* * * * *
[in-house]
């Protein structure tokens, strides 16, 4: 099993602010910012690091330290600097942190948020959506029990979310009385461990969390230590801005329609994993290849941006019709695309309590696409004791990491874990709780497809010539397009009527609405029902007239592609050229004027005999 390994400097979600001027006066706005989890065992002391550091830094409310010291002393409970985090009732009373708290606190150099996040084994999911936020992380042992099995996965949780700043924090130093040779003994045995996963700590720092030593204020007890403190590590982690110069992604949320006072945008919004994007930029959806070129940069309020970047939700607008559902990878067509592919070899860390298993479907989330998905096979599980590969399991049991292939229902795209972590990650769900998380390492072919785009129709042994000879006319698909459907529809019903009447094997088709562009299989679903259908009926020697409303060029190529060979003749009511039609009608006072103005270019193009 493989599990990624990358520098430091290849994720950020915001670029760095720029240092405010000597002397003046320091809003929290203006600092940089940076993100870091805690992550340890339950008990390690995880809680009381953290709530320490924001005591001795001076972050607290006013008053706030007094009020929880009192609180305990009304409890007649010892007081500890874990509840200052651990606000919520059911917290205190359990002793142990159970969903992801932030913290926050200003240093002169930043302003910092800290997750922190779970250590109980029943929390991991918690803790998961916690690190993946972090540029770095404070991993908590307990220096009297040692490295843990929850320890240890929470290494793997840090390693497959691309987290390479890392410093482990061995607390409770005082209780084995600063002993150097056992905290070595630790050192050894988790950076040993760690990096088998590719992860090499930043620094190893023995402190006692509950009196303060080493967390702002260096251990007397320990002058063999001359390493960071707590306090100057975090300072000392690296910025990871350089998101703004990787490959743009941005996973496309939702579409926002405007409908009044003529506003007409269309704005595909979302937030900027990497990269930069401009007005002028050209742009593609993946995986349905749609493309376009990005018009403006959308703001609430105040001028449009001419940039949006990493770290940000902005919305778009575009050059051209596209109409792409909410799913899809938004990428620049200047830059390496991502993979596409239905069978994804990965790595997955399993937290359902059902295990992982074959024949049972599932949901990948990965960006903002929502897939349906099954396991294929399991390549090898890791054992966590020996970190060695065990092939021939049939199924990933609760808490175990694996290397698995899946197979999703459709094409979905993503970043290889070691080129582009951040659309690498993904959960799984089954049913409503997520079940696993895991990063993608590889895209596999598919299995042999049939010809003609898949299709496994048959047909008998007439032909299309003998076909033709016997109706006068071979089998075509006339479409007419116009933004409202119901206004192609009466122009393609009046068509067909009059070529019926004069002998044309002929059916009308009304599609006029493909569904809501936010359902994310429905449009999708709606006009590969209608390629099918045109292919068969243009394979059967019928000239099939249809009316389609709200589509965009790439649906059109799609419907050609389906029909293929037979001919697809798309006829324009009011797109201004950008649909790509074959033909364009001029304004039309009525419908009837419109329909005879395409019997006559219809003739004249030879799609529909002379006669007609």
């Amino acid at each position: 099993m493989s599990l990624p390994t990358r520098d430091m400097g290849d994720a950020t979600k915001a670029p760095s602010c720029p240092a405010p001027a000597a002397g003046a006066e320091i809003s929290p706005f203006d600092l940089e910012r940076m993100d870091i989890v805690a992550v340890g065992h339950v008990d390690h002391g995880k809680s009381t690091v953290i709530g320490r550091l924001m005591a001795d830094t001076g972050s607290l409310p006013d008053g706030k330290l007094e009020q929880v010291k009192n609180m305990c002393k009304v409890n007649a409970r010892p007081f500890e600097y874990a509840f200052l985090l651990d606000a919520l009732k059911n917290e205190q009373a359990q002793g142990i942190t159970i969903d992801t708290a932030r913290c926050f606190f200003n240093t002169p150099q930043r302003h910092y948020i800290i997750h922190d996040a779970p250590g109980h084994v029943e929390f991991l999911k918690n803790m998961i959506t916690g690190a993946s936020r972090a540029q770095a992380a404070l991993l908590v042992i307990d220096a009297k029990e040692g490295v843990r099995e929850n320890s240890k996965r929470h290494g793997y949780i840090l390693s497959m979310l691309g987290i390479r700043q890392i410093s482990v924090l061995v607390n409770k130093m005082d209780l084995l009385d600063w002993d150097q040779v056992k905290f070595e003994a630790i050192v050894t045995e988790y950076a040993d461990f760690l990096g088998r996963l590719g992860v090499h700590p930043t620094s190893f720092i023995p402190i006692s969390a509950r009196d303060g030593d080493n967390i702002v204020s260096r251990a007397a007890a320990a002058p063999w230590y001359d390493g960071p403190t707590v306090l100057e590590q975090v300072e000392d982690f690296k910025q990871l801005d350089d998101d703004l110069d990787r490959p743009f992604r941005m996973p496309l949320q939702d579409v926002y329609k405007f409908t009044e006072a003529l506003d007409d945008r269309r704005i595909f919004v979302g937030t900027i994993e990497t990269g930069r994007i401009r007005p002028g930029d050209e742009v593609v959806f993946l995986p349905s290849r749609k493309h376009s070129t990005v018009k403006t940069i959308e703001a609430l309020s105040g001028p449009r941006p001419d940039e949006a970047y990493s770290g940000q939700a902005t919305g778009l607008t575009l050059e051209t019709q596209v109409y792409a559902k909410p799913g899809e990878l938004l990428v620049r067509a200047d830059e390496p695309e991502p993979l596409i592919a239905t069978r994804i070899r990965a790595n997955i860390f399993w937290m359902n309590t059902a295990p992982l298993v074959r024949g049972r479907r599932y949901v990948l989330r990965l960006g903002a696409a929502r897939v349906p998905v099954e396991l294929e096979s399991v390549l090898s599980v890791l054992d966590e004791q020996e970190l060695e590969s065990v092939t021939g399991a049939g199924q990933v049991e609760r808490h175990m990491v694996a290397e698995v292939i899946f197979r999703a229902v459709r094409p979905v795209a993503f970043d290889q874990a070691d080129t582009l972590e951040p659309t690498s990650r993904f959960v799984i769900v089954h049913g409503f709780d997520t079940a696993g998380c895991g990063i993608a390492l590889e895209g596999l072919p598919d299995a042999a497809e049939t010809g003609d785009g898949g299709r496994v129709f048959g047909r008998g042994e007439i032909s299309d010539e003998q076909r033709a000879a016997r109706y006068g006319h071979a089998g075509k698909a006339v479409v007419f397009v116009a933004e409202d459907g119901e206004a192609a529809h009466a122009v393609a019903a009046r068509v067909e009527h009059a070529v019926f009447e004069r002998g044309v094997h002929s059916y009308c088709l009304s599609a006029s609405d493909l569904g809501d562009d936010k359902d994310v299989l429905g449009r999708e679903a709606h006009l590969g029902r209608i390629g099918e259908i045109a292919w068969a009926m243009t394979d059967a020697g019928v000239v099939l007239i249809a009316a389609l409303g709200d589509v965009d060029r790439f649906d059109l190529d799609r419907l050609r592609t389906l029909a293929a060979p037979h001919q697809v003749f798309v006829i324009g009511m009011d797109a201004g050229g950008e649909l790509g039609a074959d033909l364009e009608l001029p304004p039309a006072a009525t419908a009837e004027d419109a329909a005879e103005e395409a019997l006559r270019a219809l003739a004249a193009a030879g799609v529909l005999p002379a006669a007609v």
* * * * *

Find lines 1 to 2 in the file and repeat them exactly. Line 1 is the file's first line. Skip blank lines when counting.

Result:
[in-house]
């Protein structure tokens, strides 16, 4: 099993602010910012690091330290600097942190948020959506029990979310009385461990969390230590801005329609994993290849941006019709695309309590696409004791990491874990709780497809010539397009009527609405029902007239592609050229004027005999 390994400097979600001027006066706005989890065992002391550091830094409310010291002393409970985090009732009373708290606190150099996040084994999911936020992380042992099995996965949780700043924090130093040779003994045995996963700590720092030593204020007890403190590590982690110069992604949320006072945008919004994007930029959806070129940069309020970047939700607008559902990878067509592919070899860390298993479907989330998905096979599980590969399991049991292939229902795209972590990650769900998380390492072919785009129709042994000879006319698909459907529809019903009447094997088709562009299989679903259908009926020697409303060029190529060979003749009511039609009608006072103005270019193009 493989599990990624990358520098430091290849994720950020915001670029760095720029240092405010000597002397003046320091809003929290203006600092940089940076993100870091805690992550340890339950008990390690995880809680009381953290709530320490924001005591001795001076972050607290006013008053706030007094009020929880009192609180305990009304409890007649010892007081500890874990509840200052651990606000919520059911917290205190359990002793142990159970969903992801932030913290926050200003240093002169930043302003910092800290997750922190779970250590109980029943929390991991918690803790998961916690690190993946972090540029770095404070991993908590307990220096009297040692490295843990929850320890240890929470290494793997840090390693497959691309987290390479890392410093482990061995607390409770005082209780084995600063002993150097056992905290070595630790050192050894988790950076040993760690990096088998590719992860090499930043620094190893023995402190006692509950009196303060080493967390702002260096251990007397320990002058063999001359390493960071707590306090100057975090300072000392690296910025990871350089998101703004990787490959743009941005996973496309939702579409926002405007409908009044003529506003007409269309704005595909979302937030900027990497990269930069401009007005002028050209742009593609993946995986349905749609493309376009990005018009403006959308703001609430105040001028449009001419940039949006990493770290940000902005919305778009575009050059051209596209109409792409909410799913899809938004990428620049200047830059390496991502993979596409239905069978994804990965790595997955399993937290359902059902295990992982074959024949049972599932949901990948990965960006903002929502897939349906099954396991294929399991390549090898890791054992966590020996970190060695065990092939021939049939199924990933609760808490175990694996290397698995899946197979999703459709094409979905993503970043290889070691080129582009951040659309690498993904959960799984089954049913409503997520079940696993895991990063993608590889895209596999598919299995042999049939010809003609898949299709496994048959047909008998007439032909299309003998076909033709016997109706006068071979089998075509006339479409007419116009933004409202119901206004192609009466122009393609009046068509067909009059070529019926004069002998044309002929059916009308009304599609006029493909569904809501936010359902994310429905449009999708709606006009590969209608390629099918045109292919068969243009394979059967019928000239099939249809009316389609709200589509965009790439649906059109799609419907050609389906029909293929037979001919697809798309006829324009009011797109201004950008649909790509074959033909364009001029304004039309009525419908009837419109329909005879395409019997006559219809003739004249030879799609529909002379006669007609």